Once you’ve done all the mechanical checks, it’s time to get the bike looking its best with a good clean and polish. This also gives you the opportunity to check the bike over for any rust, flaking paint, or other issues. Our top tip: Try using scrunched-up baking foil to clean the down-pipes: it will bring those exhaust pipes up a treat!
7. Riding gear
Now that the bike’s all checked over and ready to go, it’s time to look at your riding gear. While spring may be full of sunny days and glorious blue skies, it’s still a pretty unpredictable time of year, and a chilly wind or a sudden downpour can put a dampener on your Sunday afternoon bimble. As with the bike, start at the bottom and work up. Check your boots and if necessary, get some waterproof spray (or dubbin if they’re leather) and give them a good covering. Make sure your protective gear is in good condition – if you have armoured clothing then don’t forget to take the armour out and check it over as it can degrade over time.
Give your gloves a bit of TLC with some leather treatment or more of that waterproof spray. It’s well worth investing in a pair of battery-powered heated gloves for the spring, especially if you’re planning on doing any long-distance riding. The temperature and wind chill can quickly make your hands uncomfortably cold, which in turn can affect your ability to control the bike.
Finally, check your helmet. If it’s been dropped then you’ll need to replace it. Give the visor a good clean, and evict any spiders that may have taken up residence over the winter!
8. How rusty are you?
Be honest with yourself. If you haven’t been out on the bike for a while then you’re going to be a little bit rusty. Your reaction times are going to be slower, and your awareness will need to be ‘sharpened’ back up. Our top tip: Take a refresher riding course with an organisation such as the Institute of Advanced Motorcyclists. Not only can they help you to become a better rider, but completing an advanced riding course could help bring down the cost of your bike insurance too.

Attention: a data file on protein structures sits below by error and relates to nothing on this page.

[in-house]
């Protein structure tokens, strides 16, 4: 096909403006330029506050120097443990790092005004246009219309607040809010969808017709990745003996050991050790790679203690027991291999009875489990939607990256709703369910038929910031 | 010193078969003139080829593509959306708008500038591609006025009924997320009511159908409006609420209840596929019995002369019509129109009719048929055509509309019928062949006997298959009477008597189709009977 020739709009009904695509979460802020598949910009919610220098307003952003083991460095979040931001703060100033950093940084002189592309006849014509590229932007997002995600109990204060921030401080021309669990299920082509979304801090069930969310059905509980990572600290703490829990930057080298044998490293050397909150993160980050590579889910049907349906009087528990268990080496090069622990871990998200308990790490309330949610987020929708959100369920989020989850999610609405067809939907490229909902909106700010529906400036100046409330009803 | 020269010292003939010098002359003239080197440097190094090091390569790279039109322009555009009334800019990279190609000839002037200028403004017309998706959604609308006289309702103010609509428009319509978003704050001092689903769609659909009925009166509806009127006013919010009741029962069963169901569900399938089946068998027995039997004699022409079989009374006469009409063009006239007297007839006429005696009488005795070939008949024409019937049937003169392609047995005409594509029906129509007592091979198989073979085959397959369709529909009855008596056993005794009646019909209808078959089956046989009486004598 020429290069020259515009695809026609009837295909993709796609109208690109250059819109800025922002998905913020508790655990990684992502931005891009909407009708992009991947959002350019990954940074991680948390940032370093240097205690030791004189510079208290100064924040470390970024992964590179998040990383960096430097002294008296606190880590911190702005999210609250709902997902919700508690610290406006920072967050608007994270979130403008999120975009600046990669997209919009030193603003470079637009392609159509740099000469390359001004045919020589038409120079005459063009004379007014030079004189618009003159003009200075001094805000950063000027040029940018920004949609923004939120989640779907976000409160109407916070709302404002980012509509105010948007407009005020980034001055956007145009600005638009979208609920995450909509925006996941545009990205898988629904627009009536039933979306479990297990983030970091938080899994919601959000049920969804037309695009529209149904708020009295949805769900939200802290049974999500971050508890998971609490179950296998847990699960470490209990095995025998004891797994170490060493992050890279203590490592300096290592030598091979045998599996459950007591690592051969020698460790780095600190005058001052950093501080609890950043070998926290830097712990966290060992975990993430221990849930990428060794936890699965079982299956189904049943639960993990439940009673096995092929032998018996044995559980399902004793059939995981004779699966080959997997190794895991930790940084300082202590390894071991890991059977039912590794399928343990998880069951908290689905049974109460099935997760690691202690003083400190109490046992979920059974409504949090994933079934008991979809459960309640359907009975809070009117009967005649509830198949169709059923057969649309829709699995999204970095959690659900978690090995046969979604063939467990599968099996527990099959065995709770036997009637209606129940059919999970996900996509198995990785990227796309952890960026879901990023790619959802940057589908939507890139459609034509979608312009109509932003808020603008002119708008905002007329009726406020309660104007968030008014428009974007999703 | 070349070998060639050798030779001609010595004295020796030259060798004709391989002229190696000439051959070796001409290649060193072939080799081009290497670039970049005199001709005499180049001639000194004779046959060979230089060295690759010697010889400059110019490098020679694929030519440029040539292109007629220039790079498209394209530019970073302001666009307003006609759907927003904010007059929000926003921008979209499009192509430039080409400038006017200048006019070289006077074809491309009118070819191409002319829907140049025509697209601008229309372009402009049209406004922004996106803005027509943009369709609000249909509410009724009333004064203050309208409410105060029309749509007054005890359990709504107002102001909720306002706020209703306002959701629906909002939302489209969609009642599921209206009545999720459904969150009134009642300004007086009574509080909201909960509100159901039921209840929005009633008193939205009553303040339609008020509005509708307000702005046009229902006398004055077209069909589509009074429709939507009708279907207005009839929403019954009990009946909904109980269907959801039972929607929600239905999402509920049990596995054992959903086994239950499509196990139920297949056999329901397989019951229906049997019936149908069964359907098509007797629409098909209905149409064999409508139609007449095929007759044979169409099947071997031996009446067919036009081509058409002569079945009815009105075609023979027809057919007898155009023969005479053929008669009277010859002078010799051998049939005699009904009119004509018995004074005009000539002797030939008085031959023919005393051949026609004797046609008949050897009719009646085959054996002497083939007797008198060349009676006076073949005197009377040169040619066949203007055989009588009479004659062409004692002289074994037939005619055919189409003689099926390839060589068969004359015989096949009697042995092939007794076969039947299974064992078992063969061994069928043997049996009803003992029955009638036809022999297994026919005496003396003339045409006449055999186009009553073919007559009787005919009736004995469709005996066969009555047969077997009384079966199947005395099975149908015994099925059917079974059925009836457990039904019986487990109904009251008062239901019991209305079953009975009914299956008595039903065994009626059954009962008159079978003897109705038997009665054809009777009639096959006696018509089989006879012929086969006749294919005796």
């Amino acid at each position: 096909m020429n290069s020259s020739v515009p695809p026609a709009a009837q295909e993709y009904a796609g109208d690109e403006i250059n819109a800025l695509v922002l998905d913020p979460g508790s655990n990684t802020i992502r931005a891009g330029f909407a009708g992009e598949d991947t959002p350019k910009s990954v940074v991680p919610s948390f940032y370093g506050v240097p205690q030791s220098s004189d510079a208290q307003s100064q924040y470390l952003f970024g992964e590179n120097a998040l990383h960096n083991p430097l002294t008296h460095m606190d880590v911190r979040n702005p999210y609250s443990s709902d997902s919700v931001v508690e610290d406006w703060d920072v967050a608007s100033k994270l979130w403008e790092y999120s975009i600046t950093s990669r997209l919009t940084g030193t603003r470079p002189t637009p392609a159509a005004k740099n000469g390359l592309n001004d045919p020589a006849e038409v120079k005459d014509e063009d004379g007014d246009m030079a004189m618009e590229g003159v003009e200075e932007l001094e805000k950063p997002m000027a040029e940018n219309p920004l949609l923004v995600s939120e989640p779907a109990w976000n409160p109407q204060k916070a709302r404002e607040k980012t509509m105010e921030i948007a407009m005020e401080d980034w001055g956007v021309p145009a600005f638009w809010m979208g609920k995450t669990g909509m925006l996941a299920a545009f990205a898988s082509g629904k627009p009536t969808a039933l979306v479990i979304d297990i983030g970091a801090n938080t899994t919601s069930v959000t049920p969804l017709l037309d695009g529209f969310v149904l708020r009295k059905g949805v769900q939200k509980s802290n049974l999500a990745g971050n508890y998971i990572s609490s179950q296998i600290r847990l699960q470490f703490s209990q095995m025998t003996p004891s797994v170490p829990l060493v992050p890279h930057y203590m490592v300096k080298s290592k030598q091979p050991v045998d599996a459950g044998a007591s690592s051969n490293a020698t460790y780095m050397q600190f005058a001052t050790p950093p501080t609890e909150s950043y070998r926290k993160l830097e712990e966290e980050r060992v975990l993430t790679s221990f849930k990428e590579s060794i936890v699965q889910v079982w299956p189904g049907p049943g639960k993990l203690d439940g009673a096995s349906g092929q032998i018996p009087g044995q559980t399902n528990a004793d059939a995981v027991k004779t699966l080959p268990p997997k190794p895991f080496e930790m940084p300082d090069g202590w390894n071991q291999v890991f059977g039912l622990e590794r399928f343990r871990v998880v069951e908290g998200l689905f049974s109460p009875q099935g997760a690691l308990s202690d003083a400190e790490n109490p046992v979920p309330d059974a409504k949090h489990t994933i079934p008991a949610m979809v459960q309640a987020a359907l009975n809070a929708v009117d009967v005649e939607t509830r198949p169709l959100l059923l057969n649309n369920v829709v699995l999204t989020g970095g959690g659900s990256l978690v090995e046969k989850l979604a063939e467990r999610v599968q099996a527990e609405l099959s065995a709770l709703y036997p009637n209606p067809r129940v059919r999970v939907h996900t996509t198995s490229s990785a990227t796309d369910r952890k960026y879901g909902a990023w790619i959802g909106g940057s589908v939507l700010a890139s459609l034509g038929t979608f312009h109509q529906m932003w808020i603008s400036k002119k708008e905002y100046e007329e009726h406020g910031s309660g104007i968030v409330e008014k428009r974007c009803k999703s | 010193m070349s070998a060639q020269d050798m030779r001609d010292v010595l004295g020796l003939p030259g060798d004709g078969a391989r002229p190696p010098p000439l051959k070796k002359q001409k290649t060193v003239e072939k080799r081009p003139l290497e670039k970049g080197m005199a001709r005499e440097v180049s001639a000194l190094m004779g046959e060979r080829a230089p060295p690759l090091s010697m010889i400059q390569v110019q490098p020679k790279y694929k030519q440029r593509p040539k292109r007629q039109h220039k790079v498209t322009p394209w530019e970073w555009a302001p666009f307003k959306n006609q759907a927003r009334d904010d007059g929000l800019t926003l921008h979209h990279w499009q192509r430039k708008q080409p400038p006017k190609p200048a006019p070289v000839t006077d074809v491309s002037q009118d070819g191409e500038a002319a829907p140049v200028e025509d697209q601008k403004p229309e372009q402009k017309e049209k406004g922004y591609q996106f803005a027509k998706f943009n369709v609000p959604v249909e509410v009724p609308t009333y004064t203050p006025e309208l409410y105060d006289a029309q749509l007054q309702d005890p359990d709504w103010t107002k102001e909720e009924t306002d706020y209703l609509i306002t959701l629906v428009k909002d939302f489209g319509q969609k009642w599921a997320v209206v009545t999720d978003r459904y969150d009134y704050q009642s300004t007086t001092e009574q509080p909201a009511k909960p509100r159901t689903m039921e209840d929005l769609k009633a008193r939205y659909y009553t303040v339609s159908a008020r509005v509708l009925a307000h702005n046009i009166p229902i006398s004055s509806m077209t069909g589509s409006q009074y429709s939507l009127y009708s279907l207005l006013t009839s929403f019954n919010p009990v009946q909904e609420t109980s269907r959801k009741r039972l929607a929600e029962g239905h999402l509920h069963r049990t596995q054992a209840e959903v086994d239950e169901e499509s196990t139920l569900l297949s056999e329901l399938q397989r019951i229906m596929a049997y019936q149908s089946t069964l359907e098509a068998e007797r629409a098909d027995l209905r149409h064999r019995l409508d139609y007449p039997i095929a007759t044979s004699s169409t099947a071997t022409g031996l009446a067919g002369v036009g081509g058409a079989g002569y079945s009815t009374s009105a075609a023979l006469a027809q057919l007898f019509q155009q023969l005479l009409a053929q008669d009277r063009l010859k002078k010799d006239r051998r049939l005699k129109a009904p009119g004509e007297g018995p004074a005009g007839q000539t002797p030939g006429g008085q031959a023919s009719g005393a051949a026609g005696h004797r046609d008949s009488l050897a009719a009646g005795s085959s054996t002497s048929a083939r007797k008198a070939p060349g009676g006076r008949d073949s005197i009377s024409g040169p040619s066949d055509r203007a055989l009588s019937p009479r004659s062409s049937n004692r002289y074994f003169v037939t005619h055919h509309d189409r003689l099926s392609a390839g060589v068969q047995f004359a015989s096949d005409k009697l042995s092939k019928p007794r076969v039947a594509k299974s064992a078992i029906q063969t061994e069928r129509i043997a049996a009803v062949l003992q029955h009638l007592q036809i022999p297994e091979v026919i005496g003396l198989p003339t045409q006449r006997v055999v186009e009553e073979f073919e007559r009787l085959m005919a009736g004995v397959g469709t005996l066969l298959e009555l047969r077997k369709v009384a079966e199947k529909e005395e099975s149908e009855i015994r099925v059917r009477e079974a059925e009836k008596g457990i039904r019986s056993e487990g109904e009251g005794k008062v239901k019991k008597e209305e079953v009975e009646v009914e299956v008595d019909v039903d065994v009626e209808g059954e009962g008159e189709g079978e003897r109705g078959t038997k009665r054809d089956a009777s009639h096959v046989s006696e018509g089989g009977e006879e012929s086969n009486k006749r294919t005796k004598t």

9. Classic bike insurance
As it’s the time when most classic bikes are back out on the road, spring is usually the time when owners either have to renew their existing insurance, or are thinking about looking around for a better deal. Not all insurance providers offer classic bike insurance, so you may need to look for specialist providers who understand the quirks and foibles of owning ‘old iron’.
Classic bikes are usually (but not always!) owned by older riders with more experience, a better driving record, and a clean licence. They also do fewer miles so look for packages that provide reduced rates for limited mileage, discounts for older riders, and that all-important no claims bonus protection. Easy2Insure can help you find cheap classic motorcycle insurance at a price that’s right.
Getting back out on the road – enjoy yourself!
We’ve covered just about everything, so the only thing that’s left to do now is to kit up, throw your leg over, and hope the little devil starts! There’s no feeling in the world like the open road and the wind in your hair, so pick a sunny day, top up your tank, and enjoy your ride!